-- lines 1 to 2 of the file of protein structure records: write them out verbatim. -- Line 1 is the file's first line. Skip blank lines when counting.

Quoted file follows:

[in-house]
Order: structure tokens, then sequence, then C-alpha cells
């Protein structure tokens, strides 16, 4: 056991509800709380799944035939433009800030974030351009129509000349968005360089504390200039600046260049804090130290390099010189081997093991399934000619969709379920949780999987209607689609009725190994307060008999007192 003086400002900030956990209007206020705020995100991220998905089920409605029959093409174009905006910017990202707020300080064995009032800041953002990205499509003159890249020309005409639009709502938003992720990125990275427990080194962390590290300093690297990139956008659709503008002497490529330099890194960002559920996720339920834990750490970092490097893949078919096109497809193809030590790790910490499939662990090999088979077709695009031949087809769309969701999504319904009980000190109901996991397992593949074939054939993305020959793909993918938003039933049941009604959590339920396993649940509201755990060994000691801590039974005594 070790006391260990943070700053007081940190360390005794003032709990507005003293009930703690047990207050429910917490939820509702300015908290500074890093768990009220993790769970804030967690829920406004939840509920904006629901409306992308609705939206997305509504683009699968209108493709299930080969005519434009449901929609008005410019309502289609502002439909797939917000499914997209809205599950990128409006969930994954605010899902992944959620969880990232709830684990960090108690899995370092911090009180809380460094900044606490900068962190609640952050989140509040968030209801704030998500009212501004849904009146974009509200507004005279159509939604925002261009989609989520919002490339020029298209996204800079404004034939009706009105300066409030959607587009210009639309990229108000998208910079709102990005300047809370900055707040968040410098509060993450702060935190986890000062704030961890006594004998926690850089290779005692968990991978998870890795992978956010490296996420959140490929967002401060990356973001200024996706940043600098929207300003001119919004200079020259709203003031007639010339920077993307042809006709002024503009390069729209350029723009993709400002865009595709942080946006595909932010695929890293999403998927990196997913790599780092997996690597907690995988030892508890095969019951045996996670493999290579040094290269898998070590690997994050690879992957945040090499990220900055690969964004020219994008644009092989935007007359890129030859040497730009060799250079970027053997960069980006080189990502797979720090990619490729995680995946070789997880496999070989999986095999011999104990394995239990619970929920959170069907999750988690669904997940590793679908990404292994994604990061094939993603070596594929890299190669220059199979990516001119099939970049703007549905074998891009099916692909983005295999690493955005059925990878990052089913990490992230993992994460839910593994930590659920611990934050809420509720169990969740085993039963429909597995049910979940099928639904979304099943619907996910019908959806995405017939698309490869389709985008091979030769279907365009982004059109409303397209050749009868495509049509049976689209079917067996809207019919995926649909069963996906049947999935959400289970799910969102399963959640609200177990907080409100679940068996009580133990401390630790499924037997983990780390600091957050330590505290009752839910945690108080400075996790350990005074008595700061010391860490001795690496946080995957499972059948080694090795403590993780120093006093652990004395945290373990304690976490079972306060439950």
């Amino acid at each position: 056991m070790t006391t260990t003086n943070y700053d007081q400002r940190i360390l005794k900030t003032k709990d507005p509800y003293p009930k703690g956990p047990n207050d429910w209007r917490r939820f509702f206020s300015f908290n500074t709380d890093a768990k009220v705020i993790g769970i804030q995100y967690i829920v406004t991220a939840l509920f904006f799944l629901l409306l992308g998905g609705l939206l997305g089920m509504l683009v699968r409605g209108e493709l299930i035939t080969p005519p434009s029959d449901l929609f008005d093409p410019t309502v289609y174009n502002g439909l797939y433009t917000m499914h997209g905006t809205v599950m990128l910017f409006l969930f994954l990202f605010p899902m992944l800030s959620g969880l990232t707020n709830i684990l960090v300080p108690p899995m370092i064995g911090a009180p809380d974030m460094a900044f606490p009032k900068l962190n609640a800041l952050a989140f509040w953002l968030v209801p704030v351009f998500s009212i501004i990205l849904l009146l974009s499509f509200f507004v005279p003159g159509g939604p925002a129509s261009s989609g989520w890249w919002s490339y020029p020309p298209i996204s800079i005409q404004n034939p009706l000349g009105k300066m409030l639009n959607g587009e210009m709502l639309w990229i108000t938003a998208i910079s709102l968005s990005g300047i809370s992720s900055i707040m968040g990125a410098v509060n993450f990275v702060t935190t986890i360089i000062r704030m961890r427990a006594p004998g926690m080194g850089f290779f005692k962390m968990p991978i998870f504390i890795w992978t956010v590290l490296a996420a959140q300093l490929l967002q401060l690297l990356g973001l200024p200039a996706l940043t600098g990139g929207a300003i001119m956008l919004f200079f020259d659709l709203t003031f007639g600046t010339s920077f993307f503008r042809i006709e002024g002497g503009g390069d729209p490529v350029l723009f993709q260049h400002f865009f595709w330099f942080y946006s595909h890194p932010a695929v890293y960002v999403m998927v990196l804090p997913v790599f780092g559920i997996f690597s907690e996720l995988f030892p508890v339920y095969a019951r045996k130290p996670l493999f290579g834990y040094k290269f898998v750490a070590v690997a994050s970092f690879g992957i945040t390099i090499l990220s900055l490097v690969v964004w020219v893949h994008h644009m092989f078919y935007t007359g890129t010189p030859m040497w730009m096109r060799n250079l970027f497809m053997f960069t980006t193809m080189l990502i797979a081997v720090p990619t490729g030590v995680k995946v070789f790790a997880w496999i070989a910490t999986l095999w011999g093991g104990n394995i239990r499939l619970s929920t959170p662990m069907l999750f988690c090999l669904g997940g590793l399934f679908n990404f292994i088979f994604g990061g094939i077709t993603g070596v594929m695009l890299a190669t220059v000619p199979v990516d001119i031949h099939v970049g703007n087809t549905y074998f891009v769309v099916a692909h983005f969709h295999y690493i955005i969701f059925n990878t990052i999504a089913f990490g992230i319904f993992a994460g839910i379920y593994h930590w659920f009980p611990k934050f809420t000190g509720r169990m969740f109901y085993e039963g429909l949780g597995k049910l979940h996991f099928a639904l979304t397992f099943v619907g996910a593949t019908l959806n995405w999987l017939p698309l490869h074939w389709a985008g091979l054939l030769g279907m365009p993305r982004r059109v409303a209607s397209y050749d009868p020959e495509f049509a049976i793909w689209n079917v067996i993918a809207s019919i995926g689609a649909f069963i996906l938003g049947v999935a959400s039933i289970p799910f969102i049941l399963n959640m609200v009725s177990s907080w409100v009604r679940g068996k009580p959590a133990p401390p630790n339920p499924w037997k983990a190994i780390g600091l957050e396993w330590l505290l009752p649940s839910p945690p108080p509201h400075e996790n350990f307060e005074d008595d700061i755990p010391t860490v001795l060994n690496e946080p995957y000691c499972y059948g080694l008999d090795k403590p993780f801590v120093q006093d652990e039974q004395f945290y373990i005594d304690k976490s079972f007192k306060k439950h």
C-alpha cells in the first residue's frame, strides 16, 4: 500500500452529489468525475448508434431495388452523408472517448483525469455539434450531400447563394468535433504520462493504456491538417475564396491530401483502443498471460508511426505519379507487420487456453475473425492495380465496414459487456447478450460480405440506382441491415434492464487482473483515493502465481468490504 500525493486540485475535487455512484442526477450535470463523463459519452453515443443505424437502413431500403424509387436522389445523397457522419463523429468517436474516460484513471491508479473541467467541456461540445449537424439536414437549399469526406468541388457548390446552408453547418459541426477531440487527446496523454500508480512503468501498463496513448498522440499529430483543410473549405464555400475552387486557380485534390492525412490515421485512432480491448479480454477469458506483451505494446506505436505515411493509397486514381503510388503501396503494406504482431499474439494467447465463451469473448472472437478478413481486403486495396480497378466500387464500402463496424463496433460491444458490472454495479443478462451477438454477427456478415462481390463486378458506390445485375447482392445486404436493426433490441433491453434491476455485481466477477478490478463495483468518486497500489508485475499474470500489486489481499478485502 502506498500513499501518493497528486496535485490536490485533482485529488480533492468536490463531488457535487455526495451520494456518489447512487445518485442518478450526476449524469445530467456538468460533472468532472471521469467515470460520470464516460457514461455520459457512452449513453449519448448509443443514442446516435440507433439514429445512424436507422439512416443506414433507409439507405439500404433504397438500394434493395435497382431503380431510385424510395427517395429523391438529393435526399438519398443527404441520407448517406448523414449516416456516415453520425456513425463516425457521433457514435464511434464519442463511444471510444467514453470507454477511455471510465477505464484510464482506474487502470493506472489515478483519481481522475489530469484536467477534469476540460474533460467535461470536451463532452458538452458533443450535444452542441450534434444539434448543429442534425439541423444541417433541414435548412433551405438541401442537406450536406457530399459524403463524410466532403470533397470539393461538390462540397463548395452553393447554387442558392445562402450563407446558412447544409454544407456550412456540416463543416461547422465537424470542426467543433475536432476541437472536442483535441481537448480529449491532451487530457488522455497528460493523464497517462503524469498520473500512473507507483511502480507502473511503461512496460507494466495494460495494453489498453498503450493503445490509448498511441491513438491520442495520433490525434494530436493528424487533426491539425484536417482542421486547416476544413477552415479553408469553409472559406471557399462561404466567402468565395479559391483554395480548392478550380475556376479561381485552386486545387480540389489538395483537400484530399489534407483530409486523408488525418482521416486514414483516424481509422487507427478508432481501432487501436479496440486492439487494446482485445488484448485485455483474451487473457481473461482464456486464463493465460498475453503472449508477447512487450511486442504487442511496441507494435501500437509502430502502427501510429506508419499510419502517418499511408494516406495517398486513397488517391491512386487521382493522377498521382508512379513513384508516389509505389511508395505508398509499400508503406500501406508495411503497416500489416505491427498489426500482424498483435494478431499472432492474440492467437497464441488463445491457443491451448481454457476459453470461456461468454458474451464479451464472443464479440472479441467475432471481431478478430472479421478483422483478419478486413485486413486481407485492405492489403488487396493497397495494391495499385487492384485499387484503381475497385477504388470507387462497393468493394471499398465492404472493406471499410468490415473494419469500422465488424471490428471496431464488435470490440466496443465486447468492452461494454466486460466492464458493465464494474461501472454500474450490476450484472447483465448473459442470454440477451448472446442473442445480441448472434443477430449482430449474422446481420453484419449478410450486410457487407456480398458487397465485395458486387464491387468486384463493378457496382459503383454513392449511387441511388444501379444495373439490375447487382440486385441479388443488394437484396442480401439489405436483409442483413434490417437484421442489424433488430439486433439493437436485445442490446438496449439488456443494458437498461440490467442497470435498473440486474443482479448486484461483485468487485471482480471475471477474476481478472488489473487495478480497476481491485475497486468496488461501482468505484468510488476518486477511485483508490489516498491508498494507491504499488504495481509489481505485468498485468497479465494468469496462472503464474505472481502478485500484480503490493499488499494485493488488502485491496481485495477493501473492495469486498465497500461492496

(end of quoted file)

[in-house]
Order: structure tokens, then sequence, then C-alpha cells